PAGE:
Asian shares held firm on Thursday, outperforming sagging Wall Street shares, and U.S. bond yields fell after the Federal Reserve raised interest rates as expected, sticking to its script of gradual policy tightening.
MSCI's broadest index of Asia-Pacific shares outside Japan rose 0.3 percent, with South Korea's Kospi hitting three-month highs.
Japan's Nikkei briefly touched an eight-month high as automakers rose after the United States indicated it would not impose further tariffs on Japanese automotive products for now, though it was down 0.1 percent at midday in choppy trade.
On the whole, Asia fared batter than Wall Street, where the Dow Jones Industrial Average fell 0.4 percent and the S&P 500 lost 0.33 percent. The Nasdaq Composite dropped 0.21 percent.
The 10-year U.S. Treasuries yield fell more than 5 basis points to 3.048 percent as market participants had been braced for a more hawkish stance.
The fall in Treasury yields was good news for Asia and other emerging markets, which had been pressured by concerns that higher U.S. yields would encourage investors to move funds out of emerging markets to the United States, on top of worries over the Sino-U.S. trade feud.
The Fed bumped up its policy target by a quarter of a percentage point to 2.00-2.25 percent and indicated that it foresees another rate rise in December, three more next year, and one in 2020.
That was little changed from its June projections.
BEYOND NEUTRAL LEVELS?
The Fed's projected hikes will put the benchmark overnight lending rate at 3.4 percent by 2020, roughly half a percentage point above the Fed's estimated "neutral" rate of interest.
"The Fed seems to have grown more convinced of the need to keep raising rates beyond neutral levels. I cannot see reasons to slow down raising rates as long as the jobless rate keeps falling," said Tomoaki Shishido, fixed income strategist at Nomura Securities.
The Fed also dropped a reference in its statement to the word "accommodative", although Chairman Jerome Powell later said policy was still accommodative. He also said the Fed didn't have any precise understanding of when policy would be neutral.
Some investors see a limited need for the Fed to keep raising rates as inflation has shown no sign of picking up so far, despite continued economic growth and a tight labor market.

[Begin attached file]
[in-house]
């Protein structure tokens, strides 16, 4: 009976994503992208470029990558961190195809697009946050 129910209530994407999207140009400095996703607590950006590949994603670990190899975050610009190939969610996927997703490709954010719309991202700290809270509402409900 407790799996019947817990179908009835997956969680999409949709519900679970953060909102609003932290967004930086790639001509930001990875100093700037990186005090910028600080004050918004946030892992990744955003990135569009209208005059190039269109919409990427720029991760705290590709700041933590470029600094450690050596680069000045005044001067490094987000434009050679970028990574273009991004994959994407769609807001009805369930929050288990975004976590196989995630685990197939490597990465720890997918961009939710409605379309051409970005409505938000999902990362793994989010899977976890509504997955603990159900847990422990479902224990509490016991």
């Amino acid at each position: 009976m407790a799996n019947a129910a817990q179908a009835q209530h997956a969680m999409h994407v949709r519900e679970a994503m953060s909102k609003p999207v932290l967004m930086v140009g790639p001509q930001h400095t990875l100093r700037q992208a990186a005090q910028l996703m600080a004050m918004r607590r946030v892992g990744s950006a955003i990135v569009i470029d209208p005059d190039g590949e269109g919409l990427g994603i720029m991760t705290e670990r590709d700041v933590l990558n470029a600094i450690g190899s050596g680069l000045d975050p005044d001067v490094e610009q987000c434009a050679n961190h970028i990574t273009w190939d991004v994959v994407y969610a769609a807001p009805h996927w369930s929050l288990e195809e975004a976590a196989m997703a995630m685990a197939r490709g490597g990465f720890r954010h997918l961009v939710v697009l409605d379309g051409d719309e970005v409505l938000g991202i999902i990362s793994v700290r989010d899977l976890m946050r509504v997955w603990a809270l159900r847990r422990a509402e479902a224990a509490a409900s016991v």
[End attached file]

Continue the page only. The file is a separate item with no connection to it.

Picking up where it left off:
The U.S. unemployment rate stood near its lowest level since 2001.
"Three hikes next year is absurd," said Bob Baur, chief global economist at Principal Global Investors in Des Moines, Iowa. "With an additional rate hike likely in 2018 and one in March next year, we will reach what many Fed governors feel is a neutral rate level. With the low odds of a spike in inflation, it makes sense that the Fed would pause after the March rate hike and allow the markets to adjust to its new policy," he said.
Adding more uncertainty to the economic outlook were trade disputes between the Trump administration and several trading partners.
U.S. tariffs and retaliatory levies by others could slow the global economic growth, but broad-based tariffs could also stoke inflation by raising the prices of imported goods.
A boost to the U.S. economy from Trump's tax cuts looks set to wane next year, raising more doubts on the view that the U.S. economy could retain strength beyond next year.
In the currency market, the dollar was mixed after the Fed's decision.
The dollar index against a basket of six major currencies stood at 94.302, having gained 0.13 percent on Wednesday. It hovered above Friday's 2 1/2-month low of 93.808.
The euro traded at $1.1749, off three-month high of $1.18155 touched on Monday.
The yen hit a 10-week low of 113.145 to the dollar in a choppy trade after the Fed's policy announcement but it bounced back to 112.79.
Emerging market currencies were firmer, with MSCI's emerging market currency index rising 0.2 percent on Wednesday and another 0.2 percent in Asia on Thursday.
These gains have sent up the index by 0.25 percent, raising hopes it could post its first monthly rise in six months.
Oil prices gained on an impending fall in Iranian exports due to U.S. sanctions, which are set to be implemented in November.
Global benchmark Brent rose 1.1 percent to $82.22 per barrel, near the four-year high of $82.55 set on Tuesday. West Texas Intermediate (WTI) crude futures gained 1.3 percent to $72.47 a barrel.